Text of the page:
The article is not the first in a line of stories attacking the high street in recent months. The shops down Oxford Street seem to have become somewhat of an easy target for the more “controversial” in Twitterlandia, and subsequently for journalists who use the social network as if it were the voice of the nation. From our perspective, a small British label, Topshop has been nothing but supportive of us. They took the risk of taking on an unknown brand because we are made in London and they believed in our vision. They have also given us a level of freedom to create pieces for our customers and now they are bearing the brunt of a decision we made. It is a bit unfair. Also, had Lucy done some research she might have stumbled across the long list of ethics that the store hands out to each concessionary. No matter.
In any case, the article seems to be a miscued attack at Topshop, a big name on the high street, so who cares if they pull one of their items? Yeah, we took on the big name and we won for the people. Maybe big brands can take a hit like having a bestselling item being pulled, I’m sure they are used to this game, but can we say the same? Time will tell. Again, all is fair game if we were actually crude enough to use something like a serious mental condition to sell a fashion accessory. This brings me back to the philosophy we started out with, that is, our choice of slogans is done consciously and with the aim of speaking for the carrier and not to them. The hope being that it may be a point of conversation for the bearer. That is, we started with the intention of actually making the world even a teeny-weeny bit more cheerful for our customer. A bit more light-hearted. Not depressing. Yet, we are now being accused of trivializing mental health issues. It really is a strange, old world.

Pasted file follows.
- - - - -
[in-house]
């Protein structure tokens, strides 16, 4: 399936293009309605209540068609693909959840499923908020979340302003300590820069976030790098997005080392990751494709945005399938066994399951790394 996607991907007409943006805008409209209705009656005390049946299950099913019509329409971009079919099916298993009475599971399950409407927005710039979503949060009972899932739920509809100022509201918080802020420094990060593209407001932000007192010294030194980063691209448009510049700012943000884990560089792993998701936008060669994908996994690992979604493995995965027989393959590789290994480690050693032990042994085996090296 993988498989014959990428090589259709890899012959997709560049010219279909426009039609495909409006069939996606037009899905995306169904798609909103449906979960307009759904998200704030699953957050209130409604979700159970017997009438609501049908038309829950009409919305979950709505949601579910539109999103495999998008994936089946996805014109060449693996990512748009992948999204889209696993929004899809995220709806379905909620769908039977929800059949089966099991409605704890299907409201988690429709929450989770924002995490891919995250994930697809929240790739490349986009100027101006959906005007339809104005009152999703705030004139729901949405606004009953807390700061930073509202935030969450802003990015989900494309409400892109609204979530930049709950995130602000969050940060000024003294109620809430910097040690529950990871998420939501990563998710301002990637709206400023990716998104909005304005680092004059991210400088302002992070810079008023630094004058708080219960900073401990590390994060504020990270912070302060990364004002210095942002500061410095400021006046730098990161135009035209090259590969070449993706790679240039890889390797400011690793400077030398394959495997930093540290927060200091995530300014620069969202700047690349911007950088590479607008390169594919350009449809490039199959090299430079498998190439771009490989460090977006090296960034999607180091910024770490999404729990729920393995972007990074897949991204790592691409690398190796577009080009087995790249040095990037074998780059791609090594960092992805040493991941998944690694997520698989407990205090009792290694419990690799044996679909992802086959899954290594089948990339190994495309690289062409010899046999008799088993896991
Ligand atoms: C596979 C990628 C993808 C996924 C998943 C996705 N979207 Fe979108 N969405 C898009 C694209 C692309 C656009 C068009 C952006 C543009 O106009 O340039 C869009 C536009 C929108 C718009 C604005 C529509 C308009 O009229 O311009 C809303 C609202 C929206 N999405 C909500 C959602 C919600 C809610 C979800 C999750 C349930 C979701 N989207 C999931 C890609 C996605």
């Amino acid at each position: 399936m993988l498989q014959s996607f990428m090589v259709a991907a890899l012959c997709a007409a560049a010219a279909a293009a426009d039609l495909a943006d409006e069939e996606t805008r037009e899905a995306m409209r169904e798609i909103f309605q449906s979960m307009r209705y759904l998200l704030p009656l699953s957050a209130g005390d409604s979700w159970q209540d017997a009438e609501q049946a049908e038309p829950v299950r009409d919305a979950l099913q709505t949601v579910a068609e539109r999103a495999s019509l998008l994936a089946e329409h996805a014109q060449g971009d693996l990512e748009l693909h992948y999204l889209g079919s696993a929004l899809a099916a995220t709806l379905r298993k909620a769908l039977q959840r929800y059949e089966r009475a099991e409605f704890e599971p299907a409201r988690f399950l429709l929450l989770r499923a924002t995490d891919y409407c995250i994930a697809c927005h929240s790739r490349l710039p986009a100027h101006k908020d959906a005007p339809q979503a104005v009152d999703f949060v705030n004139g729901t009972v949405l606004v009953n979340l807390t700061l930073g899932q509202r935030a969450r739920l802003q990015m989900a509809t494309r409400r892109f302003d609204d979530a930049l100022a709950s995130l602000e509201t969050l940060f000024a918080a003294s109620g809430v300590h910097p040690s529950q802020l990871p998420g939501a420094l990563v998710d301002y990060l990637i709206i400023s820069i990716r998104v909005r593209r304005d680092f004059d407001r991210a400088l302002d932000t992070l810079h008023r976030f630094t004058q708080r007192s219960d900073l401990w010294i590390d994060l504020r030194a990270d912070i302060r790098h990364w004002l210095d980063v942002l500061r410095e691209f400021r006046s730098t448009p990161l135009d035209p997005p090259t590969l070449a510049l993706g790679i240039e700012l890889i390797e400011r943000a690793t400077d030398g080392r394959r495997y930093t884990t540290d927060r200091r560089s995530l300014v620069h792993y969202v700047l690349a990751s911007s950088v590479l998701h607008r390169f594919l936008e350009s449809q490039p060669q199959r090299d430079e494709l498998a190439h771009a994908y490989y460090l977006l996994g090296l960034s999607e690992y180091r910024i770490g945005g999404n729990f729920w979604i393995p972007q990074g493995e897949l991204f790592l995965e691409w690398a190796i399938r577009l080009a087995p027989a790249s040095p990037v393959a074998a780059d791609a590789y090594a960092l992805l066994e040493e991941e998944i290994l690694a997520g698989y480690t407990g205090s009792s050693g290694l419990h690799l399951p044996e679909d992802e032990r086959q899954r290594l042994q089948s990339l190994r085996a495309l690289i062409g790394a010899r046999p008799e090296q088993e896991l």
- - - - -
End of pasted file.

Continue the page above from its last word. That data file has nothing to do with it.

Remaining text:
The second question I asked myself was why Lucy picked up on that slogan. If she was in the mood to completely misinterpret the phrases we use, I guarantee that she would have had an easier job with the likes of ‘You can’t sit with us’, ‘Too many freaks not enough circuses’, ‘When you grow up your heart dies’, ‘Normal people scare me’, ‘You can’t airbrush personality’, ‘Part unicorn’, ‘I am the designer of my own catastrophe’….the list goes on.
Finally, let us pretend that everyone did interpret the slogan as Lucy did – that we are trivializing a mental health issue – then here is a real journalistic question she could have tackled. Why is something trivializing depression a best seller? Now, that is an article I would like to read – obviously if some real insightful research was carried out before writing.
Just for the record, my favourite slogan that we use is ‘Don’t believe everything you think’.
We wish you all the best for 2015 and we would like to thank everyone, many who have felt the effects of clinical depression from close-up, who showed their support in this non-story.
Billi, Kitty and Jems a.k.a. Its Not Me Its You.
p.s. The offending slogan is still available on our website.